Added sugar has received a lot of attention in nutrition news. Understanding the difference between added sugar and natural sugar can help you make healthier choices.
What is added sugar?
Added sugar is sugar that does not occur naturally in the food. This type of sugar is added to the food during processing. The main food sources of added sugar in the American diet are sugar-sweetened beverages like soft drinks, sport, energy, and fruit drinks, as well as doughnuts, cookies, cakes, candy, pies, and ice cream. The sugar that is naturally found in many fruits, dairy products, and some vegetables is not considered added sugar.
How much is too much?
The current Dietary Guidelines for Americans recommend limiting added sugar to less than 10% of your total calories, which is about 12 teaspoons (or 48 grams) per day for a 2,000 calorie diet. To put this in perspective, a 20 ounce Coke has about 16 teaspoons of added sugar, which is 130% of the daily recommendation! The American Heart Association recommends an even lower amount of added sugar – around 6 teaspoons (24 grams) for women and 9 teaspoons (36 grams) for men per day.
Why do I need to limit added sugar?
Added sugar provides empty calories that can easily put us over our calorie goal without getting the nutrients we need. For example, eating a doughnut (added sugar) in the morning instead of an apple (natural sugar) gives you extra calories without the fiber, vitamins, and other nutritional benefits of fruit. Studies have shown that higher intake of added sugar is associated with a higher risk of cancer, heart disease, inflammatory disease, and many more health issues.
How do I know if I'm eating added sugar or natural sugar?
Currently, nutrition labels only list the total amount of sugar in a product, which includes natural and added sugar combined. However, the Food and Drug Administration recently approved a new nutrition label, which lists added sugar separately from total sugar. The new label will also include the percent of your daily value for added sugar. It will take a couple of years for all foods to have the new nutrition label, but until then look for these words in the ingredients list to spot some common sources of added sugar:
- High-fructose corn syrup
- Crystal dextrose
- Raw sugar
- Malt syrup
- Maple syrup
- White granulated sugar
- Pancake syrup
- Anhydrous dextrose
- Liquid fructose
- Evaporated corn sweetener
- Invert sugar
How do I cut back on added sugar?
Making small changes can help you gradually cut back on the amount of added sugar that you have each day. Limit desserts to special occasions, and enjoy smaller portions when you do indulge. Watch out for sugary cereals and specialty coffee drinks and check the labels and ingredient lists on products like yogurt to find the option with the lowest amount of added sugar. Try adding fresh berries or dried cranberries to your morning cereal or oatmeal instead of sugar, or try swapping out a soda for fruit-infused water or naturally flavored seltzer water.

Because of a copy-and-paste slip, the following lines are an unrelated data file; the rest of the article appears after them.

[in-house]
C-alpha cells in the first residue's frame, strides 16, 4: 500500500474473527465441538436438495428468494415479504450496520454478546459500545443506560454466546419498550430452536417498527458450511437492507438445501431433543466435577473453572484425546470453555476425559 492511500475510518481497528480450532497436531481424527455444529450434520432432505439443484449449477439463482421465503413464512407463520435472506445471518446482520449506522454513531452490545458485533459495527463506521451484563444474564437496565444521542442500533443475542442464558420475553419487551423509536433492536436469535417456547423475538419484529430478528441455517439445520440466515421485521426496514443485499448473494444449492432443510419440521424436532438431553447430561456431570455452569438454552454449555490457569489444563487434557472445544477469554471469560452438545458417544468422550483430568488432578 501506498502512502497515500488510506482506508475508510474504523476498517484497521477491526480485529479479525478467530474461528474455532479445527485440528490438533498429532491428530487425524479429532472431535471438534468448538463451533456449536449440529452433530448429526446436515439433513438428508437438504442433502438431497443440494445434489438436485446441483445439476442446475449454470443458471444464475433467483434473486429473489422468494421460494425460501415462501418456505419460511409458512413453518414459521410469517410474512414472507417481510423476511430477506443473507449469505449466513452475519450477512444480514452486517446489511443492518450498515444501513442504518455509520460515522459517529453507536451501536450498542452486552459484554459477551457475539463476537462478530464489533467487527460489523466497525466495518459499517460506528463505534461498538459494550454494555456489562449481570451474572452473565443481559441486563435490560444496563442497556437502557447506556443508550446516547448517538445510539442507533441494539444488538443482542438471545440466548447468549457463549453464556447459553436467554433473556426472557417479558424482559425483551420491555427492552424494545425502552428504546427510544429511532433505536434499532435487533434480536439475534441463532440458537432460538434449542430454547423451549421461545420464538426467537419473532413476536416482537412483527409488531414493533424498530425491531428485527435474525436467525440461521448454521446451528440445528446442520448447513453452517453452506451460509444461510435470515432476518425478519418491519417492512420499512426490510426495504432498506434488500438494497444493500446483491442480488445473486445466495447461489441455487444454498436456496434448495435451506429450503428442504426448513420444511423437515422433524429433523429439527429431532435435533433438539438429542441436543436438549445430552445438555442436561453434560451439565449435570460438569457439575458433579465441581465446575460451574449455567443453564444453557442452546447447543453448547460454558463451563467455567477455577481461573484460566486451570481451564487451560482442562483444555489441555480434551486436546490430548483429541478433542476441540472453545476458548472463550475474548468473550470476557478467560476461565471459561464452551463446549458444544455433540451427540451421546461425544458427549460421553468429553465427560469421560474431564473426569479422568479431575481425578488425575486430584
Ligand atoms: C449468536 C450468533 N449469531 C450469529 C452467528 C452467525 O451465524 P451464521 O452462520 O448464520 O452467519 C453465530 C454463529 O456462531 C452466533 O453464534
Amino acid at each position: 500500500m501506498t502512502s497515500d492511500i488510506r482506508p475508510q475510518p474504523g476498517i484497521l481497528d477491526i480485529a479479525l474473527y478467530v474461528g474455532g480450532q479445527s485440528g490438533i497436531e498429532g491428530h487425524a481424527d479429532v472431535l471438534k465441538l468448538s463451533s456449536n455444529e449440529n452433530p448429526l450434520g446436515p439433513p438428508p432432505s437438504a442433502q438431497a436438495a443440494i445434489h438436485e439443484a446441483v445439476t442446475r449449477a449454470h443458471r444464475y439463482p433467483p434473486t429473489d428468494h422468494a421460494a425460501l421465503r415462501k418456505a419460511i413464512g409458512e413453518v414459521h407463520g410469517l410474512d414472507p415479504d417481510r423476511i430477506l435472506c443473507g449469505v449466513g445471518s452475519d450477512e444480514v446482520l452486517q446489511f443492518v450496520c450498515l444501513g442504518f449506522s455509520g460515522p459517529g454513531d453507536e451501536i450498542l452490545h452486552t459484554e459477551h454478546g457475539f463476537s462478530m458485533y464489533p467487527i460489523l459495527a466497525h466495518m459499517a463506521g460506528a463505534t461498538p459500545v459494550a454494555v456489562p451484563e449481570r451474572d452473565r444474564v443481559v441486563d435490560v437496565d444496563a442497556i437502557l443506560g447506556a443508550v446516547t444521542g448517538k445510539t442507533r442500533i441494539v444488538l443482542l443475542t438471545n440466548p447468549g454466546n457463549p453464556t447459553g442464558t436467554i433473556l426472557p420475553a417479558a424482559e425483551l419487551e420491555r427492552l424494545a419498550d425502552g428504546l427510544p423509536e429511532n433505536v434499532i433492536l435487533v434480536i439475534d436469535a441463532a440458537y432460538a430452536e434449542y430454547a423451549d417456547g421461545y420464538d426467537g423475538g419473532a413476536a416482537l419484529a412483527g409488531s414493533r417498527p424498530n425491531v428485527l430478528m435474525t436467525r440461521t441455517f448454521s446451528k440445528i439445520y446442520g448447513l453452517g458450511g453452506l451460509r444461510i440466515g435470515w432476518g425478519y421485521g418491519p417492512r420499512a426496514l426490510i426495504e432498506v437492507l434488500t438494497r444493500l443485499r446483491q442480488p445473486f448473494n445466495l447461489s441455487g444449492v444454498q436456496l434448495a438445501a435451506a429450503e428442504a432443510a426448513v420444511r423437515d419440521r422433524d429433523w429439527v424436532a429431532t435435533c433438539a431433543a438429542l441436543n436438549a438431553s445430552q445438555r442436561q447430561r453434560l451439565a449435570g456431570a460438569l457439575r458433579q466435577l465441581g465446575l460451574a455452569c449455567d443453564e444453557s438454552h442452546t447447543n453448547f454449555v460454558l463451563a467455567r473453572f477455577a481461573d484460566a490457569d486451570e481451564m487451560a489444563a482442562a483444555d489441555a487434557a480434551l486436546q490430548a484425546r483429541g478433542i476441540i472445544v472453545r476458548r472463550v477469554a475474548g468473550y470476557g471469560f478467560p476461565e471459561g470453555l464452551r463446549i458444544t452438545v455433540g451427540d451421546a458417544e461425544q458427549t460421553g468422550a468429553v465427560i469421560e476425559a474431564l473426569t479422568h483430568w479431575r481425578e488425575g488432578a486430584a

Identify one source of added sugar in your diet. Use the following options to reduce your added sugar intake this week:
- Consume it less often (twice a week instead of every day)
- Eat/drink a smaller amount (7.5-ounce soft drink instead of 20-ounce)
- Make a healthy substitution (caramel flavored rice cakes instead of cookies)
Prep Time: 5 minutes / Cook Time: 5 minutes / Makes: 2 servings
2 slightly overripe bananas
1 teaspoon cinnamon
¼ teaspoon nutmeg
Olive oil spray
- Slice bananas into rounds, approximately 1/3 inch thick.
- In a small bowl, combine the cinnamon and nutmeg. Set aside.
- Spray a large skillet with olive oil spray and warm over medium heat. Add banana rounds and cook for about 2-3 minutes.
- During the last minute of cooking on the first side, sprinkle about ½ of cinnamon mixture over banana rounds.
- Flip the rounds, sprinkle with remaining cinnamon mixture, and cook about 2-3 more minutes until bananas are soft and warmed through.
Nutrition Information per Serving (Serving Size: ½ recipe)
Calories: 110, Total Fat: 1 gram, Saturated Fat: 0 grams, Sodium: 1 milligram, Carbohydrates: 28 grams, Fiber: 4 grams, Sugar: 15 grams, Added Sugar: 0 grams, Protein: 1 gram
Recipe inspired by Dizzy, Busy, and Hungry
Chocolate Peanut Butter Granola Apple Wedges
Prep Time: 5 minutes / Makes: 8 wedges
1 medium apple, sliced into wedges
2 Tablespoons peanut butter
2 Tablespoons granola
1/8 teaspoon ground cinnamon
2 Tablespoons melted dark chocolate chips
- Coat tops of apple wedges in peanut butter and sprinkle with granola and cinnamon.
- Melt dark chocolate chips in microwave, stirring in 30 second increments until melted. Be careful not to overheat.
- Slightly drizzle wedges with melted chocolate, and enjoy!
Nutrition Information per Serving (Serving Size: 2 wedges)
Calories: 100, Total Fat: 6 grams, Saturated Fat: 2g, Sodium: 37 milligrams, Carbohydrates: 11 grams, Fiber: 2 grams, Sugar: 8 grams, Added Sugar: 4g, Protein: 2 grams
Recipe adapted from The Comfort of Cooking